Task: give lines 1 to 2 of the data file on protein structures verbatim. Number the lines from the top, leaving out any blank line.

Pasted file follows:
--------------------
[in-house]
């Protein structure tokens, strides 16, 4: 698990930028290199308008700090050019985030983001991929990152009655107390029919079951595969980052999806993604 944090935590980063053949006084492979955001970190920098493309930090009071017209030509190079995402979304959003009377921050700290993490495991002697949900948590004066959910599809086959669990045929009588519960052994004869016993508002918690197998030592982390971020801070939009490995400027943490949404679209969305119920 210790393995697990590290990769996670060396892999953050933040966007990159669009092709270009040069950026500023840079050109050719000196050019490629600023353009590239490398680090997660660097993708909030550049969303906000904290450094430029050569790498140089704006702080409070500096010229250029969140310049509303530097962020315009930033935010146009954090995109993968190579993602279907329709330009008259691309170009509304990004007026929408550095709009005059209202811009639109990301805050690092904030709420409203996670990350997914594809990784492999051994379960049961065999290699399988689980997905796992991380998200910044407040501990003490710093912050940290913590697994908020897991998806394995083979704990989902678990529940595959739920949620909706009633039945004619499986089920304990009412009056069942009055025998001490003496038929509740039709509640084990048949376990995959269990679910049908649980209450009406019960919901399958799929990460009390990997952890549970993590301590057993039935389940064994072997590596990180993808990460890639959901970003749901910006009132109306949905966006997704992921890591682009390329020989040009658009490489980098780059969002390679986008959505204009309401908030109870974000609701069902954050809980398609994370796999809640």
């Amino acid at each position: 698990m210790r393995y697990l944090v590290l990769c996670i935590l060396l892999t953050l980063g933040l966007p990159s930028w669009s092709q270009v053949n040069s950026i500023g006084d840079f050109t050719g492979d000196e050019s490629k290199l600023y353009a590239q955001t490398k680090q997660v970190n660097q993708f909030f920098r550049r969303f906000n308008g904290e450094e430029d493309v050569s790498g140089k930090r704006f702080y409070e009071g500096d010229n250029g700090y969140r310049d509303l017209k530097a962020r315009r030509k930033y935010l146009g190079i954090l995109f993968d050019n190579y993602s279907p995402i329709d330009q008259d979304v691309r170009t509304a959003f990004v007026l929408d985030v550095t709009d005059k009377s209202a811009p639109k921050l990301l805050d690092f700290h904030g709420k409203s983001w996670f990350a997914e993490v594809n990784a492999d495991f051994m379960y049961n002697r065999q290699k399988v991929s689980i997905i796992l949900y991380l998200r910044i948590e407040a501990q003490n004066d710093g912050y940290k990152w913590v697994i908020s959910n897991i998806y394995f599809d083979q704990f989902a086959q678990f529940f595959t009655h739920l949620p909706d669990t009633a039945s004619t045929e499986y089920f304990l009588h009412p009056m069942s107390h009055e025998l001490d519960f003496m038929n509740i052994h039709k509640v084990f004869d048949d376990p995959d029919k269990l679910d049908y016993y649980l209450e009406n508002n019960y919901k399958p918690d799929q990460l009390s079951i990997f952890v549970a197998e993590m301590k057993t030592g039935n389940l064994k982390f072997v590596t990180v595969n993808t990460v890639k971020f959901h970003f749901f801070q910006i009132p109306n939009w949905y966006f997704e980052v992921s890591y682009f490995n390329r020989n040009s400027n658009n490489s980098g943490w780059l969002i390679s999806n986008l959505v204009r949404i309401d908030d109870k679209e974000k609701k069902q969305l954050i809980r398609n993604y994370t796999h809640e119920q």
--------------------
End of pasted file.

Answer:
[in-house]
């Protein structure tokens, strides 16, 4: 698990930028290199308008700090050019985030983001991929990152009655107390029919079951595969980052999806993604 944090935590980063053949006084492979955001970190920098493309930090009071017209030509190079995402979304959003009377921050700290993490495991002697949900948590004066959910599809086959669990045929009588519960052994004869016993508002918690197998030592982390971020801070939009490995400027943490949404679209969305119920 210790393995697990590290990769996670060396892999953050933040966007990159669009092709270009040069950026500023840079050109050719000196050019490629600023353009590239490398680090997660660097993708909030550049969303906000904290450094430029050569790498140089704006702080409070500096010229250029969140310049509303530097962020315009930033935010146009954090995109993968190579993602279907329709330009008259691309170009509304990004007026929408550095709009005059209202811009639109990301805050690092904030709420409203996670990350997914594809990784492999051994379960049961065999290699399988689980997905796992991380998200910044407040501990003490710093912050940290913590697994908020897991998806394995083979704990989902678990529940595959739920949620909706009633039945004619499986089920304990009412009056069942009055025998001490003496038929509740039709509640084990048949376990995959269990679910049908649980209450009406019960919901399958799929990460009390990997952890549970993590301590057993039935389940064994072997590596990180993808990460890639959901970003749901910006009132109306949905966006997704992921890591682009390329020989040009658009490489980098780059969002390679986008959505204009309401908030109870974000609701069902954050809980398609994370796999809640």